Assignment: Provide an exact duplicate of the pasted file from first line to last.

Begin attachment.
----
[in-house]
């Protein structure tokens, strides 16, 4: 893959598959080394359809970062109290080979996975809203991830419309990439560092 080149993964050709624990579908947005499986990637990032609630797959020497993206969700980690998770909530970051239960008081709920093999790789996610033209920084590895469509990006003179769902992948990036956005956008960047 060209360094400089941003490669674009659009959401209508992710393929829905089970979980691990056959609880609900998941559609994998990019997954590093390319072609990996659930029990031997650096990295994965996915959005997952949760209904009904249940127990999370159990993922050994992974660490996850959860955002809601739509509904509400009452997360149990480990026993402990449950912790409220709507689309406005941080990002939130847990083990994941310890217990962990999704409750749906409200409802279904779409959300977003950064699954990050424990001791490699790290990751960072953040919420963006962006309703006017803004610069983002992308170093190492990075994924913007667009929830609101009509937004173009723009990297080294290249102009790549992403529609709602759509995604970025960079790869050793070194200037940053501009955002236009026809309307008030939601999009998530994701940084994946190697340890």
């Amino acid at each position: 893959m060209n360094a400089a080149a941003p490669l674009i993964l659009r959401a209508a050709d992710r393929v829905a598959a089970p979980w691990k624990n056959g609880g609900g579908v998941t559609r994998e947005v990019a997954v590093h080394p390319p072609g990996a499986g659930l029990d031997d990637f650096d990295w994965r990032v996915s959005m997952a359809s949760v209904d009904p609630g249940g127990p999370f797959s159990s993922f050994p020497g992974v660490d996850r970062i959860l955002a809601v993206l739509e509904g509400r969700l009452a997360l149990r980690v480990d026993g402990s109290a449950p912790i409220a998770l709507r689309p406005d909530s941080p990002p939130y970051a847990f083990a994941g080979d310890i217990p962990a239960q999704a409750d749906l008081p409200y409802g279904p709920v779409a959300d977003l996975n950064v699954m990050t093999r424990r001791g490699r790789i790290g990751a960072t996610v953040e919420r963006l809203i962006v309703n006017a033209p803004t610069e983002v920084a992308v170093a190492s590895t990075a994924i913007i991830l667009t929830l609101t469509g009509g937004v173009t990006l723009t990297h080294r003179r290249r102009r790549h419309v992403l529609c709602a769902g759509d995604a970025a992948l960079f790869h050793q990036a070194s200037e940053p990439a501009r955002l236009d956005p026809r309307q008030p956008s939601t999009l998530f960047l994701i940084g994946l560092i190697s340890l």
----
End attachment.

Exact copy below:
[in-house]
């Protein structure tokens, strides 16, 4: 893959598959080394359809970062109290080979996975809203991830419309990439560092 080149993964050709624990579908947005499986990637990032609630797959020497993206969700980690998770909530970051239960008081709920093999790789996610033209920084590895469509990006003179769902992948990036956005956008960047 060209360094400089941003490669674009659009959401209508992710393929829905089970979980691990056959609880609900998941559609994998990019997954590093390319072609990996659930029990031997650096990295994965996915959005997952949760209904009904249940127990999370159990993922050994992974660490996850959860955002809601739509509904509400009452997360149990480990026993402990449950912790409220709507689309406005941080990002939130847990083990994941310890217990962990999704409750749906409200409802279904779409959300977003950064699954990050424990001791490699790290990751960072953040919420963006962006309703006017803004610069983002992308170093190492990075994924913007667009929830609101009509937004173009723009990297080294290249102009790549992403529609709602759509995604970025960079790869050793070194200037940053501009955002236009026809309307008030939601999009998530994701940084994946190697340890």
């Amino acid at each position: 893959m060209n360094a400089a080149a941003p490669l674009i993964l659009r959401a209508a050709d992710r393929v829905a598959a089970p979980w691990k624990n056959g609880g609900g579908v998941t559609r994998e947005v990019a997954v590093h080394p390319p072609g990996a499986g659930l029990d031997d990637f650096d990295w994965r990032v996915s959005m997952a359809s949760v209904d009904p609630g249940g127990p999370f797959s159990s993922f050994p020497g992974v660490d996850r970062i959860l955002a809601v993206l739509e509904g509400r969700l009452a997360l149990r980690v480990d026993g402990s109290a449950p912790i409220a998770l709507r689309p406005d909530s941080p990002p939130y970051a847990f083990a994941g080979d310890i217990p962990a239960q999704a409750d749906l008081p409200y409802g279904p709920v779409a959300d977003l996975n950064v699954m990050t093999r424990r001791g490699r790789i790290g990751a960072t996610v953040e919420r963006l809203i962006v309703n006017a033209p803004t610069e983002v920084a992308v170093a190492s590895t990075a994924i913007i991830l667009t929830l609101t469509g009509g937004v173009t990006l723009t990297h080294r003179r290249r102009r790549h419309v992403l529609c709602a769902g759509d995604a970025a992948l960079f790869h050793q990036a070194s200037e940053p990439a501009r955002l236009d956005p026809r309307q008030p956008s939601t999009l998530f960047l994701i940084g994946l560092i190697s340890l």